With help from Kyriè Sierra Davenport

North Star House property view two: Test Run of action #2

With help from Kyriè Sierra Davenport

Marty Coleman-Hunt Wednesday, June 23, 2010 email

From: Marty
Date: Wed, June 23, 2010 11:08 am
Regarding the stream for the film shoot, did you make it out to Joe Byrne's Dry Creek? It's a bit more accessible than the Bear River located on this map, though both are spectacular. Let me know if Dry Creek doesn't work and I will arrange for a visit to Garden Bar on the Bear. When do you want to do the shoot? I ask because fire season is quickly coming upon us and we will close Garden Bar for safety reasons within the next month.
Marty Coleman-Hunt
Executive Director
Nevada County Land Trust

Gerald Wednesday, June 30, 2010 email

Greetings Sutter Creak City Council and government powers that be.
Access Sacramento for the past 11 years has put on a a screen writing contest called “A place called Sacramento” and my screen play was one of ten chosen, out of 45, for this years event to be shown at the Crest Theatre on October 3rd.

I live in Nevada City and my story is called The Golden Tree, which is loosely based on the gold rush in Sacramento and it's surrounding areas. As you can see, if you have gone to the website, we have Rattlesnake Dick, James Marshall, John Sutter, and one bandit who was hung in Jackson by the name of Refael Escobar, as well as, other famous people.

Anyway, we have been looking for the perfect place to record two scenes that are near a creak / stream, in fact, on the beach area, as miners do a little gold panning before getting robbed by outlaws. The movie is to be 10 minutes long and it is all volunteer: cast and crew, except I have to feed everyone top keep them happy. We are a small group, with small equipment, but a big idea about making a good little movie to showcase everyone and the places we have been.

I have been all over the place in Sacramento, Auburn, Grass Valley, Nevada City, and Coloma and not finding or being allowed to access to the perfect spot. RON COOPER --- the head guy at Access Sacramento, sent me this earlier today:

Have you ever been to Sutter Creek, about a 40 minute drive from Sacramento out Hwy 16 Jackson Highway. I grew up there and played in the creek at the place I am describing. The Creek runs through the town and the city owned park has a nice picnic grounds, little league ball field and they might be thrilled to have a movie shot there by volunteers. It is perfect for what you are looking for.... much closer than Bridgeport and a nice place to visit. Call the Sutter Creek City Hall for details..... good luck.... ron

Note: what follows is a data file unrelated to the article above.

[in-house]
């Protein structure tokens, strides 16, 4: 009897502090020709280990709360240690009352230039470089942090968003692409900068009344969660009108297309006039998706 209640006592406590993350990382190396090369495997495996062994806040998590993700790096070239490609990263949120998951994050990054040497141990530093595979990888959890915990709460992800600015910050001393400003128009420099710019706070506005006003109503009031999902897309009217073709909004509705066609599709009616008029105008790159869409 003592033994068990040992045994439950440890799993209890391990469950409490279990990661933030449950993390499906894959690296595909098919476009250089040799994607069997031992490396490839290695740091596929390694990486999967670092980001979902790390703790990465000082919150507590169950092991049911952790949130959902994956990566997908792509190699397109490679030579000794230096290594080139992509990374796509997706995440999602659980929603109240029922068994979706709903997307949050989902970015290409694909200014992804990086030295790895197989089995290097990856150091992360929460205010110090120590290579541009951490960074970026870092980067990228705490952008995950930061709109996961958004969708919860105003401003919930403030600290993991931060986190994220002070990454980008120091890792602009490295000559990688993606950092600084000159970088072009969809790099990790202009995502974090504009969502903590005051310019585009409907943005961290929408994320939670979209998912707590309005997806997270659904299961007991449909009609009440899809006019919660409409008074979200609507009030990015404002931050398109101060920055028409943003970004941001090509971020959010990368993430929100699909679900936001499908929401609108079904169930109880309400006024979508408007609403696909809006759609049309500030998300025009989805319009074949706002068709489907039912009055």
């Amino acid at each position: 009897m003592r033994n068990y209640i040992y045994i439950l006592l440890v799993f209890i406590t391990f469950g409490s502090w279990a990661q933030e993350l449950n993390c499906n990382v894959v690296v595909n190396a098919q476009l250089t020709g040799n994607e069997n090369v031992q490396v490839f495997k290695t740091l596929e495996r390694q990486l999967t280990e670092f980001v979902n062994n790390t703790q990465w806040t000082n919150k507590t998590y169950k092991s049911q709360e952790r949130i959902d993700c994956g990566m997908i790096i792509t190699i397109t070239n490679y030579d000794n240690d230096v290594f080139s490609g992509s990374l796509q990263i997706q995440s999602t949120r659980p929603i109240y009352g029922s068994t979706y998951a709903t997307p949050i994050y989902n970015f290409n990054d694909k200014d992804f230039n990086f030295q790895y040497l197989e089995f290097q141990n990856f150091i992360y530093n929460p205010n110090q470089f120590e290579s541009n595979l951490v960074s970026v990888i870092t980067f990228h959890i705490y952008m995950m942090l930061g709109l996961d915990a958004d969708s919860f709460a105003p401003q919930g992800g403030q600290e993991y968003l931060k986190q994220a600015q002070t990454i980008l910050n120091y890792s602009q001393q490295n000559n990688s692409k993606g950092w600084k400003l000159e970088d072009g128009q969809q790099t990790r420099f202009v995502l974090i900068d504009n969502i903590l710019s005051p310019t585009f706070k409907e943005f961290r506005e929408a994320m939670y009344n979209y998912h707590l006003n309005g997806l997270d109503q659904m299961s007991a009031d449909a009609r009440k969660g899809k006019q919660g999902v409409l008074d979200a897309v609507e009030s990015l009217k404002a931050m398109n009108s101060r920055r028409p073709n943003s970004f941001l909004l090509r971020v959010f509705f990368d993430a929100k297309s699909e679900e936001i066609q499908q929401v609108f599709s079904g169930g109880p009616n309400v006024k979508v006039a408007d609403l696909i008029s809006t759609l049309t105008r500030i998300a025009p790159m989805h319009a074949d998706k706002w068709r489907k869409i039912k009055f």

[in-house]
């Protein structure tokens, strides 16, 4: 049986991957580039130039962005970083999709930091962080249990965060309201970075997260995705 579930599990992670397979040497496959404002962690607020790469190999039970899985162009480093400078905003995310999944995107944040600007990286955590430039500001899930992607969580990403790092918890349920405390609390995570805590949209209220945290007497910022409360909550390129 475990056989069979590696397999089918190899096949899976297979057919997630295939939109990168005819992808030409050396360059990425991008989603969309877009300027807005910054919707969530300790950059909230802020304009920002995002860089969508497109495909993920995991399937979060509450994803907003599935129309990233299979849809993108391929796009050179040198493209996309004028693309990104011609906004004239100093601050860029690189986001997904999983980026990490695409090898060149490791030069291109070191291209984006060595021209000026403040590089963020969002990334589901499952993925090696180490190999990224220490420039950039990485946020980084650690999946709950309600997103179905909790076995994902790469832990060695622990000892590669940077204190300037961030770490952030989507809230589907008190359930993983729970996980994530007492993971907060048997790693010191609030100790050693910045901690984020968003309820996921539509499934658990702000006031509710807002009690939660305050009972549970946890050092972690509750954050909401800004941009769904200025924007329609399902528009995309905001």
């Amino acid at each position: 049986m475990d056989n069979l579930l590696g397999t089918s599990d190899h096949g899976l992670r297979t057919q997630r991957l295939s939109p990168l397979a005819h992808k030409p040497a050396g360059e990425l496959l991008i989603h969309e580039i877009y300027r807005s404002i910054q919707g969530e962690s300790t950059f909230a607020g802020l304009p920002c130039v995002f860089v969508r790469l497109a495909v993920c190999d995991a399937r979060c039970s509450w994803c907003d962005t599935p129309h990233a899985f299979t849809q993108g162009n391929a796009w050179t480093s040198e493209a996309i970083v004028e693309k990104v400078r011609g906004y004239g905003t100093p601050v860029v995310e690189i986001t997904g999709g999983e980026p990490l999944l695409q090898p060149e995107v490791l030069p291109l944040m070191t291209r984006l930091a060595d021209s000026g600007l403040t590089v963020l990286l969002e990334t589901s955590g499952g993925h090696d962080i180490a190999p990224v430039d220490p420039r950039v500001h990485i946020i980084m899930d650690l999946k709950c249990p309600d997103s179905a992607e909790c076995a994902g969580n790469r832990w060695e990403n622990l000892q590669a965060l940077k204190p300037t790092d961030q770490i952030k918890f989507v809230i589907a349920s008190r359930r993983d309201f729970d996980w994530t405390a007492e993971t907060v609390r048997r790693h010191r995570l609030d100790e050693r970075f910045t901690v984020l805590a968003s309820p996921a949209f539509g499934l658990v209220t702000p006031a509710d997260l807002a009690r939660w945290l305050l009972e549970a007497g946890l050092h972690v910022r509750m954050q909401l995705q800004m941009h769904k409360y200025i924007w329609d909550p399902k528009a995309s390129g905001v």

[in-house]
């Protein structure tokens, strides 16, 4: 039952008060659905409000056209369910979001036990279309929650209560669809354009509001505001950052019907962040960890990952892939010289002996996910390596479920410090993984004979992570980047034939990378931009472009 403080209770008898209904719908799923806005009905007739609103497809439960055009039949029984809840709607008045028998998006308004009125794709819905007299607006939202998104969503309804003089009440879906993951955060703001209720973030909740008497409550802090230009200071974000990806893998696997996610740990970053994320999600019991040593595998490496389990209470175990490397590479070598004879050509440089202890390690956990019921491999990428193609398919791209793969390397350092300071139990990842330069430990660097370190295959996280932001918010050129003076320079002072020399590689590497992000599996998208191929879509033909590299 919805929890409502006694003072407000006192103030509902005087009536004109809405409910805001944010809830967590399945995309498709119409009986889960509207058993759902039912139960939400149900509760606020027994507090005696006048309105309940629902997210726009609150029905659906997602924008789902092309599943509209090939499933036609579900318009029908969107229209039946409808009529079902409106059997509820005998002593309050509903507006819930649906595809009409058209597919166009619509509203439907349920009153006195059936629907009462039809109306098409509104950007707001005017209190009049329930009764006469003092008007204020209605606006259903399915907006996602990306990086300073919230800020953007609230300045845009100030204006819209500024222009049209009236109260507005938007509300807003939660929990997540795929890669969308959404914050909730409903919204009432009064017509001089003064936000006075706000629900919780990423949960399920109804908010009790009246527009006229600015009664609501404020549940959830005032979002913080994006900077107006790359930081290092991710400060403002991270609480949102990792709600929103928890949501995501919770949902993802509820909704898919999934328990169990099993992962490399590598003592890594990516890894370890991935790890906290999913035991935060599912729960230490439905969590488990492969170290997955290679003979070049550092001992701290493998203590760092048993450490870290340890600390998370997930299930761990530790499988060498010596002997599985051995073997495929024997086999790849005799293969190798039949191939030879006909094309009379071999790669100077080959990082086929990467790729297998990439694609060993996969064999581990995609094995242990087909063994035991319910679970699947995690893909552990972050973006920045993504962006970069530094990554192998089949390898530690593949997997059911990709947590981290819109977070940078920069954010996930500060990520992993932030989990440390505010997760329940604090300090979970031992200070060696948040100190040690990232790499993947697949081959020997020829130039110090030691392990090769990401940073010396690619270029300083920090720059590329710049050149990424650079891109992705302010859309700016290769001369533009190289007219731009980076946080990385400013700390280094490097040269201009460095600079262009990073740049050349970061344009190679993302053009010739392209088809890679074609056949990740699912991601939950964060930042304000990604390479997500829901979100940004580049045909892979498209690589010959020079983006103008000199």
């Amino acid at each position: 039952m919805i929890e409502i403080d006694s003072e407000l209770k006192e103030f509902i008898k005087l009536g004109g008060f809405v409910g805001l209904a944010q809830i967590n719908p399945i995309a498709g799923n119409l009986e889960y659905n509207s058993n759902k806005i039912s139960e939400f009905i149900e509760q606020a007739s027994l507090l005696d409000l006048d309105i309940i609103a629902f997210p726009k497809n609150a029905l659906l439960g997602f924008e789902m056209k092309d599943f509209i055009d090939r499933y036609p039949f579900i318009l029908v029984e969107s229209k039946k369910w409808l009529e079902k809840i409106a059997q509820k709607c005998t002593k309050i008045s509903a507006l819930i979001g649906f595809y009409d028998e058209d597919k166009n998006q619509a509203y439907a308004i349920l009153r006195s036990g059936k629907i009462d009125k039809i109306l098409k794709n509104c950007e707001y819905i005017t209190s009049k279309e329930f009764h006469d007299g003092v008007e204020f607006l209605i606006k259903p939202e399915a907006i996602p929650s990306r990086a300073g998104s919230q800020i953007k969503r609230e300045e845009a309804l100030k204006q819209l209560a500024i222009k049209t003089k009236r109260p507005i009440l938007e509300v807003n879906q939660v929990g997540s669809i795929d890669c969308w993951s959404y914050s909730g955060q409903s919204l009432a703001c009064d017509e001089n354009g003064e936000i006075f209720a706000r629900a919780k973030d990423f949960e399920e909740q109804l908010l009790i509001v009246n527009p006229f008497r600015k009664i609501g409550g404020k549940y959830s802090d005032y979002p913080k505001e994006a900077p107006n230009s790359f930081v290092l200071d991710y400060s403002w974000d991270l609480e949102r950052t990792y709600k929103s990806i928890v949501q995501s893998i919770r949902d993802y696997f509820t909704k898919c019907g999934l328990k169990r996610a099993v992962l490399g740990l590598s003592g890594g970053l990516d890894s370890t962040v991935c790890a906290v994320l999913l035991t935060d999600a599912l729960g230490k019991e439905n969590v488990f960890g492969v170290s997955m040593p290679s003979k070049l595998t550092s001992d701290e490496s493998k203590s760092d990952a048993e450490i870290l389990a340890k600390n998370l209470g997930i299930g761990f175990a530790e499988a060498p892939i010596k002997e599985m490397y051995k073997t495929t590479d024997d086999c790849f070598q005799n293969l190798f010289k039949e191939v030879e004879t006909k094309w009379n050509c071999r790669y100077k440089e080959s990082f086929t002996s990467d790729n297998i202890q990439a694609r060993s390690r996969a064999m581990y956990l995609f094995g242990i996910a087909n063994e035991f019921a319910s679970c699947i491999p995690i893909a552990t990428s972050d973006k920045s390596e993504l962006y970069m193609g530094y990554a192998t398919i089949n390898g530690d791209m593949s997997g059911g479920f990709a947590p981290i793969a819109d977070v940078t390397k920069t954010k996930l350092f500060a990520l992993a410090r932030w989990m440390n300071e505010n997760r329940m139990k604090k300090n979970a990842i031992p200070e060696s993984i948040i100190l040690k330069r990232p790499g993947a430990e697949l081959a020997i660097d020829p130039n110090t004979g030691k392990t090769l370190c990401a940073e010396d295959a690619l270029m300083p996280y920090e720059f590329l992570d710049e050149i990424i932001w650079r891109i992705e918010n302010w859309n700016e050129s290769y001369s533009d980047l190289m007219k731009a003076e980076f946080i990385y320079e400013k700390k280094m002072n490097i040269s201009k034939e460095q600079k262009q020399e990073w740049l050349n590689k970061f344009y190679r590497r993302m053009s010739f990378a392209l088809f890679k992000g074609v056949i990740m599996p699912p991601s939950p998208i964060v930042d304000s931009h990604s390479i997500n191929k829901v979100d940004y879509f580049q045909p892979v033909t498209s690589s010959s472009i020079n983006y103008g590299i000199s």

So I am doing as he suggests to find out for sure what here is and if it is even possible to do something like this in your neck of the woods. - gerald davenport

Gerald Wednesday, June 30, 2010 email

to: broderickhouse at marshallgold . org
Greetings. I am not sure of you can help me, but maybe you can send me to the right place. I do not know if you know about and their 11th annual film contest called "A place called Sacramento," but I was one of the 10 winning scripts out of 45.

My story is called The Golden Tree and it goes back in time back to when Marshall discovered gold. This is a 10 minute story, all volunteer (although I do have to feed them), and it will be seen on the big screen at the Crest theater in Sacramento on October 3rd.

What I am looking for is a creak or stream and a little beach where we can video a scene or two. We are a small group, low footprint, and honestly, a group of wanna be film makers that are professional in nature and respect property and going through the proper channels. do you know of a creak or stream that we could use? Is the location at the mill available during off peak times?

Gerald Wednesday, June 30, 2010 email

Greetings Kathleen Dodge.
I have contacted you before, but this time we actually got something going and it's through Access Sacramento, not sure if you know or have heard about it, but I am one of the ten winning screenplays for the 2010 Place called Sacramento contest.

Not sure if you can help us out or are connected in anyway, but I am looking for a stream or creak to reenact Sutter's Mill stream (soft flowing, quiet) where Marshall found gold on July 24th with 9 actors and on July 31, I need the same location but a little more rocky for a scene where bandits rob some miners with 7 actors.

Again, if you do not know, this is all volunteer work to educate, have fun, and spread the word about Sacramento's growing film community, so we have little to no funds for what ever may be needed, but then again, it all depends on the fabulous location we could use, but honestly, we spend the money on food for everyone — most important.